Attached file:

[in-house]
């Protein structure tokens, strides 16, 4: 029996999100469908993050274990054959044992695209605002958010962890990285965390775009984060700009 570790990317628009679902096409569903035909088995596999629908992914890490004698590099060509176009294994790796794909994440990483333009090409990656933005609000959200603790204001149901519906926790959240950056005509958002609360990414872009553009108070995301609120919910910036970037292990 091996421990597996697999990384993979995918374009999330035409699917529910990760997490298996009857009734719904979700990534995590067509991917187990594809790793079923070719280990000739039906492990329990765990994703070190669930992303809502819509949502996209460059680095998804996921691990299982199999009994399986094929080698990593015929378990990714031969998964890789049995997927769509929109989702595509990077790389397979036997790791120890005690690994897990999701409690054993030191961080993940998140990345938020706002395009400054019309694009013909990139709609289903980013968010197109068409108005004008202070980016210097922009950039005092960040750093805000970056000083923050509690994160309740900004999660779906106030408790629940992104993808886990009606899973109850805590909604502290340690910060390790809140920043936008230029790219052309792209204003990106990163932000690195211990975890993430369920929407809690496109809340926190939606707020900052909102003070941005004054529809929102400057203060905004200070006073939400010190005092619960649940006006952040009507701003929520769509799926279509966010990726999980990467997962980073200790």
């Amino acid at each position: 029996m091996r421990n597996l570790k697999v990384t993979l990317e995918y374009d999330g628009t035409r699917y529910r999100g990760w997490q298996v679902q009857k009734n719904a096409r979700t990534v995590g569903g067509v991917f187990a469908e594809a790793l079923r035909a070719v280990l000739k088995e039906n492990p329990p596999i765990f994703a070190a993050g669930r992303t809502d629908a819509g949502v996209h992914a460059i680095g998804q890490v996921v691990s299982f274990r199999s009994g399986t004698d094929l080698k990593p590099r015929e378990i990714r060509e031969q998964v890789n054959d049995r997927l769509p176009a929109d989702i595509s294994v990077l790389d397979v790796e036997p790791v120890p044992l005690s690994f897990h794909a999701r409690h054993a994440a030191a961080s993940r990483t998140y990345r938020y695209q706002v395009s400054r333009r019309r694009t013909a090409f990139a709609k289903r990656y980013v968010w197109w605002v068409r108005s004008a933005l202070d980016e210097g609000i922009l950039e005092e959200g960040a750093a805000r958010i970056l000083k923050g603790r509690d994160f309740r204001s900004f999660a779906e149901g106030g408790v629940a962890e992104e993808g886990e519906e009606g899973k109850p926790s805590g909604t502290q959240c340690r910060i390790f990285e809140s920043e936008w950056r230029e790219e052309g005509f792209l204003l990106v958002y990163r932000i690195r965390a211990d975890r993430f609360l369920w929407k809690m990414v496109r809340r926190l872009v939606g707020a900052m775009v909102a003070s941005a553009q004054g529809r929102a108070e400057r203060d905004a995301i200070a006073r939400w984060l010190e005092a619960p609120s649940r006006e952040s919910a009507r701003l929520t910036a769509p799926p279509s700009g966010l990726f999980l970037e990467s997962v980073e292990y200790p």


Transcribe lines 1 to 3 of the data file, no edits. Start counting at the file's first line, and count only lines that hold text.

[in-house]
């Protein structure tokens, strides 16, 4: 029996999100469908993050274990054959044992695209605002958010962890990285965390775009984060700009 570790990317628009679902096409569903035909088995596999629908992914890490004698590099060509176009294994790796794909994440990483333009090409990656933005609000959200603790204001149901519906926790959240950056005509958002609360990414872009553009108070995301609120919910910036970037292990 091996421990597996697999990384993979995918374009999330035409699917529910990760997490298996009857009734719904979700990534995590067509991917187990594809790793079923070719280990000739039906492990329990765990994703070190669930992303809502819509949502996209460059680095998804996921691990299982199999009994399986094929080698990593015929378990990714031969998964890789049995997927769509929109989702595509990077790389397979036997790791120890005690690994897990999701409690054993030191961080993940998140990345938020706002395009400054019309694009013909990139709609289903980013968010197109068409108005004008202070980016210097922009950039005092960040750093805000970056000083923050509690994160309740900004999660779906106030408790629940992104993808886990009606899973109850805590909604502290340690910060390790809140920043936008230029790219052309792209204003990106990163932000690195211990975890993430369920929407809690496109809340926190939606707020900052909102003070941005004054529809929102400057203060905004200070006073939400010190005092619960649940006006952040009507701003929520769509799926279509966010990726999980990467997962980073200790």
């Amino acid at each position: 029996m091996r421990n597996l570790k697999v990384t993979l990317e995918y374009d999330g628009t035409r699917y529910r999100g990760w997490q298996v679902q009857k009734n719904a096409r979700t990534v995590g569903g067509v991917f187990a469908e594809a790793l079923r035909a070719v280990l000739k088995e039906n492990p329990p596999i765990f994703a070190a993050g669930r992303t809502d629908a819509g949502v996209h992914a460059i680095g998804q890490v996921v691990s299982f274990r199999s009994g399986t004698d094929l080698k990593p590099r015929e378990i990714r060509e031969q998964v890789n054959d049995r997927l769509p176009a929109d989702i595509s294994v990077l790389d397979v790796e036997p790791v120890p044992l005690s690994f897990h794909a999701r409690h054993a994440a030191a961080s993940r990483t998140y990345r938020y695209q706002v395009s400054r333009r019309r694009t013909a090409f990139a709609k289903r990656y980013v968010w197109w605002v068409r108005s004008a933005l202070d980016e210097g609000i922009l950039e005092e959200g960040a750093a805000r958010i970056l000083k923050g603790r509690d994160f309740r204001s900004f999660a779906e149901g106030g408790v629940a962890e992104e993808g886990e519906e009606g899973k109850p926790s805590g909604t502290q959240c340690r910060i390790f990285e809140s920043e936008w950056r230029e790219e052309g005509f792209l204003l990106v958002y990163r932000i690195r965390a211990d975890r993430f609360l369920w929407k809690m990414v496109r809340r926190l872009v939606g707020a900052m775009v909102a003070s941005a553009q004054g529809r929102a108070e400057r203060d905004a995301i200070a006073r939400w984060l010190e005092a619960p609120s649940r006006e952040s919910a009507r701003l929520t910036a769509p799926p279509s700009g966010l990726f999980l970037e990467s997962v980073e292990y200790p």